Caribou

Caribou are rather large members of the deer family. Their broad, concave hoofs spread to aid walking on soft ground and are good for digging in snow. Both sexes grow antlers that in males serve as ornaments and weapons for fighting rivals during the breeding season. Alaskan caribou are clove-brown with a white neck and rump. Chukotkan reindeer, as a result of domestication, have varied pelt combinations of brown, grey, black and white in the same herd.

In Alaska hunters harvest more caribou than any other big game species. Although in recent years over-harvest does not seem to be a major threat, management of the hunt is difficult because of a poor understanding of the great natural fluctuation of caribou populations and fragmentation of management authority among different governmental agencies. Allocations are sometimes controversial, particularly because caribou remain the basis of subsistence in much of the rural North.

Habitat & Diet
Caribou live in tundra and boreal forest regions of both Eurasia and North America, on Greenland and on large northern islands. Within Beringia, they occupy eastern Yakutia, the Anadyr highlands and much of western Alaska , but are absent on most of the Chukotka and Seward peninsulas, where they have been supplanted by reindeer.

Caribou that winter on the eastern Seward Peninsula are part of the Western Arctic herd. In spring this herd migrates to calving grounds in the northern foothills of the Brooks Range . In fall they return south in spectacular migrations. This herd has experienced drastic fluctuations. During a low point in the late 1800's caribou disappeared from the Seward Peninsula . The herd then increased to about 240,000 in 1970, declined again to 75,000, then increased to 340,000 in 1988. It is now the largest in Alaska and part of the herd, as many as 50,000, can again be found on the eastern Seward Peninsula in winter.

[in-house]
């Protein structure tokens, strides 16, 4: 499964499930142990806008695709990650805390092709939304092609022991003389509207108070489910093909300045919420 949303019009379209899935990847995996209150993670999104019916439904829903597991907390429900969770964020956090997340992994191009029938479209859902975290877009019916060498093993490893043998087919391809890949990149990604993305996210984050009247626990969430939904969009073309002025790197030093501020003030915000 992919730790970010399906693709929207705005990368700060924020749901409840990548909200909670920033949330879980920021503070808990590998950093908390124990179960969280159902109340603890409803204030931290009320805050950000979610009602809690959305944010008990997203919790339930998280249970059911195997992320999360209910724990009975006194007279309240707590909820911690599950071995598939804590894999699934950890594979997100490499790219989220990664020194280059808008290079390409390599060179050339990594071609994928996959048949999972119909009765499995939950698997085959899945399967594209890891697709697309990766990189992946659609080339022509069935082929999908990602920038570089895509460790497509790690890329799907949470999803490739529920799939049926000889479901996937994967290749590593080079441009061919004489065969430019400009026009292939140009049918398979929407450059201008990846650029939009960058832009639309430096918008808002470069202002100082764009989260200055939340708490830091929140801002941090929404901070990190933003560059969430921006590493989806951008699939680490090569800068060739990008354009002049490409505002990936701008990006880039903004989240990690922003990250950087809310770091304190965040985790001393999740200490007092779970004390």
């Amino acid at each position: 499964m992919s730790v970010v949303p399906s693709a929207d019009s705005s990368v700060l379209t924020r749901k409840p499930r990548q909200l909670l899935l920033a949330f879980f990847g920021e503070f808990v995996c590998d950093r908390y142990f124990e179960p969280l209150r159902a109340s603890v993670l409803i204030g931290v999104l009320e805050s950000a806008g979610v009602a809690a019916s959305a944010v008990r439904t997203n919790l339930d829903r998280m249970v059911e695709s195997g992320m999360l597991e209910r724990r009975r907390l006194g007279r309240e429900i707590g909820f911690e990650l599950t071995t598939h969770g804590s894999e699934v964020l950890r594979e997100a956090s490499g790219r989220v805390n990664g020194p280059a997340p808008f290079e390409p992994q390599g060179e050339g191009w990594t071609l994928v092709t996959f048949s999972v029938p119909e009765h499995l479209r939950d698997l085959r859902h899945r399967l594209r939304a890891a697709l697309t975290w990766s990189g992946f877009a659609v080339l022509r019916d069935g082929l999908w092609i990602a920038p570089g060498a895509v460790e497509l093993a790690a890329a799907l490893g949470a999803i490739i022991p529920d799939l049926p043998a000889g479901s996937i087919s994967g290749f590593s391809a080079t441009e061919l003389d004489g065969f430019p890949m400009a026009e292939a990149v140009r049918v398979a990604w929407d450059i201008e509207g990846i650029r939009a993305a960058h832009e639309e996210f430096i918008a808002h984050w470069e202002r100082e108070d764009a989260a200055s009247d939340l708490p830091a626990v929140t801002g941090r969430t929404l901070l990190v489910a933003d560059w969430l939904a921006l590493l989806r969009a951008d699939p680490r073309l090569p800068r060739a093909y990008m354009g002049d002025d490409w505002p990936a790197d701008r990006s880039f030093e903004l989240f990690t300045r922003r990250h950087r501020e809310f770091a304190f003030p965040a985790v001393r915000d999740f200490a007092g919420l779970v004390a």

Caribou are well adapted to winter conditions. To cope with scarcities and hardships they reduce food intake and lower their metabolic rate. Lichens (including "reindeer moss") are their most important winter food. Caribou shift winter ranges from year to year, which minimizes overgrazing. Since heavy snow or ice conditions can make it difficult to dig down to food, they often winter in forested areas where snow cover may be less and lichens growing on trees can be eaten.

Reproduction
Caribou are social animals living in herds; herds are defined by their use of the same general area as calving grounds. In spring pregnant cows lead the migration to the calving grounds, where each will give birth to a single calf. Newborns can walk within an hour and in a few days they can outrun a person. Spring finds the herd feeding on succulent new vegetation; grasses, sedges, flowering plants, horsetails and the leaves of willows. In mid-summer the harassment of mosquitoes and flies can drive the animals to windy coastal areas or old snow patches for relief. In late August or early September the herd begins to drift toward its winter range. Mating occurs enroute during late September and October.